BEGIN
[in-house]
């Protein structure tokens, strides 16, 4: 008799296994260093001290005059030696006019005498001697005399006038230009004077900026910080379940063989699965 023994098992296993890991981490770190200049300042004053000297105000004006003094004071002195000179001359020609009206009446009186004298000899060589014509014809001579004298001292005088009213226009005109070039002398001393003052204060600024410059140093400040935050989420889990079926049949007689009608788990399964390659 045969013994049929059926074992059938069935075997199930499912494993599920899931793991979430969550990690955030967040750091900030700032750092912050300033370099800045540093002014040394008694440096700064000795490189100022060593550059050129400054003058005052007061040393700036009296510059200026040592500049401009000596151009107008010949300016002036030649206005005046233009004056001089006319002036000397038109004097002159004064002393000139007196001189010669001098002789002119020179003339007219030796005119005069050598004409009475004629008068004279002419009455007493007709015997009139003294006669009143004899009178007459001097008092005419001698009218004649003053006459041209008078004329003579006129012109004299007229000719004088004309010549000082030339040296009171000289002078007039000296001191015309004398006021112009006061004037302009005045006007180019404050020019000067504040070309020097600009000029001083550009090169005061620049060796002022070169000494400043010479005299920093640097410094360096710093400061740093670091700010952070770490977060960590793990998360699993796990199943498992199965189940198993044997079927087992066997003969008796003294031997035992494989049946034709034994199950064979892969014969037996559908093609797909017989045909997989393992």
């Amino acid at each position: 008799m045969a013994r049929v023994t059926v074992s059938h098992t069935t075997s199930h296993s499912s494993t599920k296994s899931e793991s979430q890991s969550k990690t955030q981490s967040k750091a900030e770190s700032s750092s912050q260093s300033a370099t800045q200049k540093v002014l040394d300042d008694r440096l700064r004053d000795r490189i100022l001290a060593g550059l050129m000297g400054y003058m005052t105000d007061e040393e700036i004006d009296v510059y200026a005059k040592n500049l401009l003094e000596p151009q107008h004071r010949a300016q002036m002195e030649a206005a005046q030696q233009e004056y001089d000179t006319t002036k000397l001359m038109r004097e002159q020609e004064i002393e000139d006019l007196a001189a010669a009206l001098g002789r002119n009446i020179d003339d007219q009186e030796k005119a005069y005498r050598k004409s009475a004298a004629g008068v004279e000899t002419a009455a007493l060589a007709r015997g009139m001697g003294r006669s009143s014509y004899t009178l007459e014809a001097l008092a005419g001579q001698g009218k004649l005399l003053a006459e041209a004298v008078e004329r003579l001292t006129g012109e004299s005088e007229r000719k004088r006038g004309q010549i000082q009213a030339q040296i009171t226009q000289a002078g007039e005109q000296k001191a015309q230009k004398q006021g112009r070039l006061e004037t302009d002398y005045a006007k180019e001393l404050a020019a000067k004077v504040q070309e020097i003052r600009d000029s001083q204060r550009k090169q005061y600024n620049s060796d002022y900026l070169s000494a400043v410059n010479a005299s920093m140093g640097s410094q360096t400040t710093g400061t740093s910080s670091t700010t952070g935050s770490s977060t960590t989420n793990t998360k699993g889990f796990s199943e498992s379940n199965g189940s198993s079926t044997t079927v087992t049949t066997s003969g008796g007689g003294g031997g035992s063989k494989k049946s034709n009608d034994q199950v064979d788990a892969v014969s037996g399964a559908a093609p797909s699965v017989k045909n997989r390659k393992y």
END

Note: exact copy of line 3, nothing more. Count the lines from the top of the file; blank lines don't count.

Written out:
């Amino acid at each position: 008799m045969a013994r049929v023994t059926v074992s059938h098992t069935t075997s199930h296993s499912s494993t599920k296994s899931e793991s979430q890991s969550k990690t955030q981490s967040k750091a900030e770190s700032s750092s912050q260093s300033a370099t800045q200049k540093v002014l040394d300042d008694r440096l700064r004053d000795r490189i100022l001290a060593g550059l050129m000297g400054y003058m005052t105000d007061e040393e700036i004006d009296v510059y200026a005059k040592n500049l401009l003094e000596p151009q107008h004071r010949a300016q002036m002195e030649a206005a005046q030696q233009e004056y001089d000179t006319t002036k000397l001359m038109r004097e002159q020609e004064i002393e000139d006019l007196a001189a010669a009206l001098g002789r002119n009446i020179d003339d007219q009186e030796k005119a005069y005498r050598k004409s009475a004298a004629g008068v004279e000899t002419a009455a007493l060589a007709r015997g009139m001697g003294r006669s009143s014509y004899t009178l007459e014809a001097l008092a005419g001579q001698g009218k004649l005399l003053a006459e041209a004298v008078e004329r003579l001292t006129g012109e004299s005088e007229r000719k004088r006038g004309q010549i000082q009213a030339q040296i009171t226009q000289a002078g007039e005109q000296k001191a015309q230009k004398q006021g112009r070039l006061e004037t302009d002398y005045a006007k180019e001393l404050a020019a000067k004077v504040q070309e020097i003052r600009d000029s001083q204060r550009k090169q005061y600024n620049s060796d002022y900026l070169s000494a400043v410059n010479a005299s920093m140093g640097s410094q360096t400040t710093g400061t740093s910080s670091t700010t952070g935050s770490s977060t960590t989420n793990t998360k699993g889990f796990s199943e498992s379940n199965g189940s198993s079926t044997t079927v087992t049949t066997s003969g008796g007689g003294g031997g035992s063989k494989k049946s034709n009608d034994q199950v064979d788990a892969v014969s037996g399964a559908a093609p797909s699965v017989k045909n997989r390659k393992y």